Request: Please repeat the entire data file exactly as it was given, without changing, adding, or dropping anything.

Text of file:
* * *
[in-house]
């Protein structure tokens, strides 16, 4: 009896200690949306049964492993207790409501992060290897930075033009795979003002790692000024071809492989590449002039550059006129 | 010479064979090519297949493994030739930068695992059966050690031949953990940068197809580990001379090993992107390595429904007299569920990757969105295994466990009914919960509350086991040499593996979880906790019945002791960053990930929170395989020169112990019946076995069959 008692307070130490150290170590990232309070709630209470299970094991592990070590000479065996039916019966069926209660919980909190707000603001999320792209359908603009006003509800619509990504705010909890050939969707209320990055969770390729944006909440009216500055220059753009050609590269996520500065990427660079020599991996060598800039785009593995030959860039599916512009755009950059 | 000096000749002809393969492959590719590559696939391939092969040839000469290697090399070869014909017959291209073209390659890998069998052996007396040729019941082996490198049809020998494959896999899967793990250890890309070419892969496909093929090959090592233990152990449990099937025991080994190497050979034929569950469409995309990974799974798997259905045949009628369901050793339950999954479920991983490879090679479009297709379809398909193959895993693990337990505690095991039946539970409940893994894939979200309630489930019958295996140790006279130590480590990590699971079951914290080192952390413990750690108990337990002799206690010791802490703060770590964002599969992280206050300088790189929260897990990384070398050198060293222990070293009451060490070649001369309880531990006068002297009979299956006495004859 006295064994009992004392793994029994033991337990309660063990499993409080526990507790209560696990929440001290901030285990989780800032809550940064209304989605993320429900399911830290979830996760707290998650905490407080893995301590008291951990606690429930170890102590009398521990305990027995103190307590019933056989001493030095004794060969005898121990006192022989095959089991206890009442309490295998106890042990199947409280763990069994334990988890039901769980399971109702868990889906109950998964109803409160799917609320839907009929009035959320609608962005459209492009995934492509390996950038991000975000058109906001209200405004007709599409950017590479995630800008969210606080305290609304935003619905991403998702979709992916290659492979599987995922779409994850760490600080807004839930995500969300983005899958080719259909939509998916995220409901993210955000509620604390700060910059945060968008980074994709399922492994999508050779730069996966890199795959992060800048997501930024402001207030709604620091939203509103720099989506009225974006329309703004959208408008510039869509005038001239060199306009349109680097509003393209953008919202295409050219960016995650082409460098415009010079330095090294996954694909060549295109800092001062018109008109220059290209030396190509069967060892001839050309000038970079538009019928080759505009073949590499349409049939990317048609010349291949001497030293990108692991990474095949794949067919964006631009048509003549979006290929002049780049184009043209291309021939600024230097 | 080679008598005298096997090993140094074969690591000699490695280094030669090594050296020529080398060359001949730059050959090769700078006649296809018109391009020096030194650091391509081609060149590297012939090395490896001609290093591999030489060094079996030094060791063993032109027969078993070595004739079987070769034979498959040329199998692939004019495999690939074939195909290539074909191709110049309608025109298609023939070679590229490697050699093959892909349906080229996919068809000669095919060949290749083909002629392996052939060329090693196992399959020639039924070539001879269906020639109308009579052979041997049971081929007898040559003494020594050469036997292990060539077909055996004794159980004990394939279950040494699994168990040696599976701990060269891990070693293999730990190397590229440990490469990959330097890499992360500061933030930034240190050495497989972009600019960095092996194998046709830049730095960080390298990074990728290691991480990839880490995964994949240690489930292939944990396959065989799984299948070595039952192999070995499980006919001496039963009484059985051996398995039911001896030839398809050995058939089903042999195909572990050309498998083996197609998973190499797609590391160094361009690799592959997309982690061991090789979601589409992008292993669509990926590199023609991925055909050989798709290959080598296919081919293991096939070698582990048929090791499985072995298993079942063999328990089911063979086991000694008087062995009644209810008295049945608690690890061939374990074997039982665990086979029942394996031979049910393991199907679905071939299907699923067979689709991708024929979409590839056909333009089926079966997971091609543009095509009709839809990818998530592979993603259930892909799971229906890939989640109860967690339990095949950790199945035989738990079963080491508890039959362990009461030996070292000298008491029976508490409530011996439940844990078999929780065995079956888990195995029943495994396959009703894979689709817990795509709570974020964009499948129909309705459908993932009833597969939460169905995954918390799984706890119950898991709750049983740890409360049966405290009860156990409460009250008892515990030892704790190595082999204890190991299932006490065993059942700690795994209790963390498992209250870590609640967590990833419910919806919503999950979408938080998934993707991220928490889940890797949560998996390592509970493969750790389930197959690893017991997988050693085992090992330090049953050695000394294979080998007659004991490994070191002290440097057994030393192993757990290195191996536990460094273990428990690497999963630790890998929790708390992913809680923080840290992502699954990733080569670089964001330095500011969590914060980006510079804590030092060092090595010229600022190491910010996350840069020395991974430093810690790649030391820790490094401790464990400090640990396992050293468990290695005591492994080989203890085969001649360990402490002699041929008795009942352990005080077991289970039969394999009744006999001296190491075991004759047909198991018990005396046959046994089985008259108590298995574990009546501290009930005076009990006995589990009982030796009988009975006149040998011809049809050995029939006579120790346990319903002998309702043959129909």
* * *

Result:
[in-house]
């Protein structure tokens, strides 16, 4: 009896200690949306049964492993207790409501992060290897930075033009795979003002790692000024071809492989590449002039550059006129 | 010479064979090519297949493994030739930068695992059966050690031949953990940068197809580990001379090993992107390595429904007299569920990757969105295994466990009914919960509350086991040499593996979880906790019945002791960053990930929170395989020169112990019946076995069959 008692307070130490150290170590990232309070709630209470299970094991592990070590000479065996039916019966069926209660919980909190707000603001999320792209359908603009006003509800619509990504705010909890050939969707209320990055969770390729944006909440009216500055220059753009050609590269996520500065990427660079020599991996060598800039785009593995030959860039599916512009755009950059 | 000096000749002809393969492959590719590559696939391939092969040839000469290697090399070869014909017959291209073209390659890998069998052996007396040729019941082996490198049809020998494959896999899967793990250890890309070419892969496909093929090959090592233990152990449990099937025991080994190497050979034929569950469409995309990974799974798997259905045949009628369901050793339950999954479920991983490879090679479009297709379809398909193959895993693990337990505690095991039946539970409940893994894939979200309630489930019958295996140790006279130590480590990590699971079951914290080192952390413990750690108990337990002799206690010791802490703060770590964002599969992280206050300088790189929260897990990384070398050198060293222990070293009451060490070649001369309880531990006068002297009979299956006495004859 006295064994009992004392793994029994033991337990309660063990499993409080526990507790209560696990929440001290901030285990989780800032809550940064209304989605993320429900399911830290979830996760707290998650905490407080893995301590008291951990606690429930170890102590009398521990305990027995103190307590019933056989001493030095004794060969005898121990006192022989095959089991206890009442309490295998106890042990199947409280763990069994334990988890039901769980399971109702868990889906109950998964109803409160799917609320839907009929009035959320609608962005459209492009995934492509390996950038991000975000058109906001209200405004007709599409950017590479995630800008969210606080305290609304935003619905991403998702979709992916290659492979599987995922779409994850760490600080807004839930995500969300983005899958080719259909939509998916995220409901993210955000509620604390700060910059945060968008980074994709399922492994999508050779730069996966890199795959992060800048997501930024402001207030709604620091939203509103720099989506009225974006329309703004959208408008510039869509005038001239060199306009349109680097509003393209953008919202295409050219960016995650082409460098415009010079330095090294996954694909060549295109800092001062018109008109220059290209030396190509069967060892001839050309000038970079538009019928080759505009073949590499349409049939990317048609010349291949001497030293990108692991990474095949794949067919964006631009048509003549979006290929002049780049184009043209291309021939600024230097 | 080679008598005298096997090993140094074969690591000699490695280094030669090594050296020529080398060359001949730059050959090769700078006649296809018109391009020096030194650091391509081609060149590297012939090395490896001609290093591999030489060094079996030094060791063993032109027969078993070595004739079987070769034979498959040329199998692939004019495999690939074939195909290539074909191709110049309608025109298609023939070679590229490697050699093959892909349906080229996919068809000669095919060949290749083909002629392996052939060329090693196992399959020639039924070539001879269906020639109308009579052979041997049971081929007898040559003494020594050469036997292990060539077909055996004794159980004990394939279950040494699994168990040696599976701990060269891990070693293999730990190397590229440990490469990959330097890499992360500061933030930034240190050495497989972009600019960095092996194998046709830049730095960080390298990074990728290691991480990839880490995964994949240690489930292939944990396959065989799984299948070595039952192999070995499980006919001496039963009484059985051996398995039911001896030839398809050995058939089903042999195909572990050309498998083996197609998973190499797609590391160094361009690799592959997309982690061991090789979601589409992008292993669509990926590199023609991925055909050989798709290959080598296919081919293991096939070698582990048929090791499985072995298993079942063999328990089911063979086991000694008087062995009644209810008295049945608690690890061939374990074997039982665990086979029942394996031979049910393991199907679905071939299907699923067979689709991708024929979409590839056909333009089926079966997971091609543009095509009709839809990818998530592979993603259930892909799971229906890939989640109860967690339990095949950790199945035989738990079963080491508890039959362990009461030996070292000298008491029976508490409530011996439940844990078999929780065995079956888990195995029943495994396959009703894979689709817990795509709570974020964009499948129909309705459908993932009833597969939460169905995954918390799984706890119950898991709750049983740890409360049966405290009860156990409460009250008892515990030892704790190595082999204890190991299932006490065993059942700690795994209790963390498992209250870590609640967590990833419910919806919503999950979408938080998934993707991220928490889940890797949560998996390592509970493969750790389930197959690893017991997988050693085992090992330090049953050695000394294979080998007659004991490994070191002290440097057994030393192993757990290195191996536990460094273990428990690497999963630790890998929790708390992913809680923080840290992502699954990733080569670089964001330095500011969590914060980006510079804590030092060092090595010229600022190491910010996350840069020395991974430093810690790649030391820790490094401790464990400090640990396992050293468990290695005591492994080989203890085969001649360990402490002699041929008795009942352990005080077991289970039969394999009744006999001296190491075991004759047909198991018990005396046959046994089985008259108590298995574990009546501290009930005076009990006995589990009982030796009988009975006149040998011809049809050995029939006579120790346990319903002998309702043959129909």